It is from the creators themselves that the holy scriptures of evolution come to us, from the great prophet Darwin, peace be unto him, and his saintly disciples Dawkins and Gould.

Freya is a copy of an earlier android names Rhea, and has a number of sister copies, referred to as sibs, of whom she is the most junior, and with which she shares correspondence.  As each sib dies, their soul chip is removed and sent to the other sibs, who can use them to acquire the experiences of her late sister.  For most of the book, Freya has the chip of an elder sister in her head, and learns a great deal from her.

A while back, I briefly reviewed Ann Leckie’s ‘Ancillary Justice’, which I praised for its explorations of self and how a distributed mind might work, and the drawbacks it could face.  Stross explores many of the same concepts here, although his work is much nerdier, spending less time on character development and more on the concepts themselves.

Stross spends some time on free will, and the extent to which machines can have it, particularly in relation to humans.  Freya, in particular, as an android designed to be a courtesan, has strong sexual desires, which are powerfully triggered by any human like android.  In the presence of an actual human, her urges would be so powerful that she would have no free will.  She would have no choice but to fall in love with a creator, with a human.

English: Photograph by Simon Bradshaw, 1 May 2...
Stross: photo by Simon Bradshaw (via Wikipedia)

Stross is a good story teller, and he manages to introduce plot twists that put earlier events in the story into a new light.  But anyone thinking about reading him should be warned that his prose tends to be dense, in that he is constantly throwing out ideas and references that many might find obscure.

This puts some work on the reader.  I recall finding some of his earlier work interesting, but frustrating because of how much was going over my head.  Either I’m more well read today, or Stross has learned to moderate his prose density.  I didn’t find ‘Saturn’s Children’ nearly as much as a heavy lift as ‘Singularity Sky’.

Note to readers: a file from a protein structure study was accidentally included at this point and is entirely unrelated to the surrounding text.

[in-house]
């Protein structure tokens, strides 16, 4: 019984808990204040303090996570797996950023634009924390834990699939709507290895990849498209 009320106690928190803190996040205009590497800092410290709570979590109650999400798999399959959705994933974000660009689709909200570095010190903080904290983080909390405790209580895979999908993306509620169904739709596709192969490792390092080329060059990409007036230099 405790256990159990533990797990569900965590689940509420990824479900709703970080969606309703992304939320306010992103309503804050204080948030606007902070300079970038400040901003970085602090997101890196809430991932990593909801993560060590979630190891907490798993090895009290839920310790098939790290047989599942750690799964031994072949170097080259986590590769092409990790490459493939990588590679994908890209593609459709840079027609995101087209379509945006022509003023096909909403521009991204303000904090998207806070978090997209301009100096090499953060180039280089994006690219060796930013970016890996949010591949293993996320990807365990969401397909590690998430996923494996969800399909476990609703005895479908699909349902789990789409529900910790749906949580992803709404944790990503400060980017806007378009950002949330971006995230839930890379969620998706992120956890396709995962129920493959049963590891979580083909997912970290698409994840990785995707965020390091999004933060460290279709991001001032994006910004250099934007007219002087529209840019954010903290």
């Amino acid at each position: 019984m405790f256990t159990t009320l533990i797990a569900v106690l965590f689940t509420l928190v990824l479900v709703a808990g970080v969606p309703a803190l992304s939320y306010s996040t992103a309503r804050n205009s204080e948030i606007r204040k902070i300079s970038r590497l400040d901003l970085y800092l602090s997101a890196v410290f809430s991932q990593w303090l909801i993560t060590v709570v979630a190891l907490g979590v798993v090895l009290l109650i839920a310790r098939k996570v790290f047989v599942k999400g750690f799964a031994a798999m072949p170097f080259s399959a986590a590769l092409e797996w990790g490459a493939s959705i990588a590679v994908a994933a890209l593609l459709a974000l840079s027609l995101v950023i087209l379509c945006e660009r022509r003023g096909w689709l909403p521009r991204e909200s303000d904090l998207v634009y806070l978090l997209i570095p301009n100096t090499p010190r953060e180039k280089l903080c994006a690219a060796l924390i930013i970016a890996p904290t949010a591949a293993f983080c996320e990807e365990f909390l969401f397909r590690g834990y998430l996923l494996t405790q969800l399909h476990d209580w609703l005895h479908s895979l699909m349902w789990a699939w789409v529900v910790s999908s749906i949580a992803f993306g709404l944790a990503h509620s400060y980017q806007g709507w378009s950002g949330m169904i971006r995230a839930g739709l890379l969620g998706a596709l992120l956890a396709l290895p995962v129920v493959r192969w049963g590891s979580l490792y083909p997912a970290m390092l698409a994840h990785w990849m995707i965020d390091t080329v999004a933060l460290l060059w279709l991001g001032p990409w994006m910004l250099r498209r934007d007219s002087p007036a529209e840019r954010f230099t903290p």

It might also be due to the fact that I read this in a Kindle app on a tablet, which allowed me to do a quick web search on any concept that I didn’t understand.  Although I don’t recall using that capability much on this read.

So, if relatively hard nerdy science fiction is your type of reading, then I can hardily recommend this book.  Like most good science fiction, it functions as a thought experiment on how a machine civilization might work.  But, as I mention above, Stross never gets too serious, with many scenes having an absurdity that may have you laughing out loud.

2 thoughts on “After human extinction, a robot civilization?

  1. Stross is a very interesting and funny writer. As you say, he packs in a lot of fascinating ideas, many of which seem credible. At the same time, I find gaping holes in the concepts. For instance, are we expected to believe that the robots don’t know what happened to the humans? Or that in a world of abundant materials and the ability to create new “citizens” at will, a kind of medieval feudal system exists? I find a lot of the plotlines implausible, which spoils it for me.


    1. I remember in Singularity Sky finding the idea of a future super AI warning everyone in his past not to violate causality in his light cone, which in a universe where FTL was possible, didn’t make any sense to me. Then one of my friends suggested that I was taking it all too seriously, that it was meant to be absurd to some degree.

      I actually like that he doesn’t assume abundant materials and that a form of economy would still exist. The post scarcity assumption (which he’s made in some of his other works) doesn’t strike me as realistic.